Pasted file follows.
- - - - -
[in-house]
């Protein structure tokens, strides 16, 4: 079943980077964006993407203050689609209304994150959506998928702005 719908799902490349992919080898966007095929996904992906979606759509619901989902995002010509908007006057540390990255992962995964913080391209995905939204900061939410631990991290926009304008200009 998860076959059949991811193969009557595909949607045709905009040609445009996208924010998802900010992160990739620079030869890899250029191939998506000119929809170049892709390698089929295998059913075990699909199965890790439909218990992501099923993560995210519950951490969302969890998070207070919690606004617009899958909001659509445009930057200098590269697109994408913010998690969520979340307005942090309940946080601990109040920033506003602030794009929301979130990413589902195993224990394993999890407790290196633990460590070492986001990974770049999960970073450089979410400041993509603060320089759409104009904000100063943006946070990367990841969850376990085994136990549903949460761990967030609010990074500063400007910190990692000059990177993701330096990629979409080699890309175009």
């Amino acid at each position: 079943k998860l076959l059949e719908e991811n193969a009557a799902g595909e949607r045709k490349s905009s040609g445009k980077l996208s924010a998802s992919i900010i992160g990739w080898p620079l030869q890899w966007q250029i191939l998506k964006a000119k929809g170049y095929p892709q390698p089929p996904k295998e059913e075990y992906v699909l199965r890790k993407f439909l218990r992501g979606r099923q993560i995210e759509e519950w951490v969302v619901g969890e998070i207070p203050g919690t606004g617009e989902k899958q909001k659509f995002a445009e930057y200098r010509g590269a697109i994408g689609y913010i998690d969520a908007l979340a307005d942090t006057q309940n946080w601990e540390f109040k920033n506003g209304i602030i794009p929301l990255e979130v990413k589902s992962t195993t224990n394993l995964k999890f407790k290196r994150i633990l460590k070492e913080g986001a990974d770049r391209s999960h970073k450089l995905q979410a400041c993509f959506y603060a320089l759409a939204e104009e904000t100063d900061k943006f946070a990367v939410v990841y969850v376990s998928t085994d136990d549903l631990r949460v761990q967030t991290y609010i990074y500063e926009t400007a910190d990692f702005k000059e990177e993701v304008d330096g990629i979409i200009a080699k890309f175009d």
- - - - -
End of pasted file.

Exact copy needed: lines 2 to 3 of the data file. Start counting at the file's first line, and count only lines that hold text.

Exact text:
């Protein structure tokens, strides 16, 4: 079943980077964006993407203050689609209304994150959506998928702005 719908799902490349992919080898966007095929996904992906979606759509619901989902995002010509908007006057540390990255992962995964913080391209995905939204900061939410631990991290926009304008200009 998860076959059949991811193969009557595909949607045709905009040609445009996208924010998802900010992160990739620079030869890899250029191939998506000119929809170049892709390698089929295998059913075990699909199965890790439909218990992501099923993560995210519950951490969302969890998070207070919690606004617009899958909001659509445009930057200098590269697109994408913010998690969520979340307005942090309940946080601990109040920033506003602030794009929301979130990413589902195993224990394993999890407790290196633990460590070492986001990974770049999960970073450089979410400041993509603060320089759409104009904000100063943006946070990367990841969850376990085994136990549903949460761990967030609010990074500063400007910190990692000059990177993701330096990629979409080699890309175009």
């Amino acid at each position: 079943k998860l076959l059949e719908e991811n193969a009557a799902g595909e949607r045709k490349s905009s040609g445009k980077l996208s924010a998802s992919i900010i992160g990739w080898p620079l030869q890899w966007q250029i191939l998506k964006a000119k929809g170049y095929p892709q390698p089929p996904k295998e059913e075990y992906v699909l199965r890790k993407f439909l218990r992501g979606r099923q993560i995210e759509e519950w951490v969302v619901g969890e998070i207070p203050g919690t606004g617009e989902k899958q909001k659509f995002a445009e930057y200098r010509g590269a697109i994408g689609y913010i998690d969520a908007l979340a307005d942090t006057q309940n946080w601990e540390f109040k920033n506003g209304i602030i794009p929301l990255e979130v990413k589902s992962t195993t224990n394993l995964k999890f407790k290196r994150i633990l460590k070492e913080g986001a990974d770049r391209s999960h970073k450089l995905q979410a400041c993509f959506y603060a320089l759409a939204e104009e904000t100063d900061k943006f946070a990367v939410v990841y969850v376990s998928t085994d136990d549903l631990r949460v761990q967030t991290y609010i990074y500063e926009t400007a910190d990692f702005k000059e990177e993701v304008d330096g990629i979409i200009a080699k890309f175009d």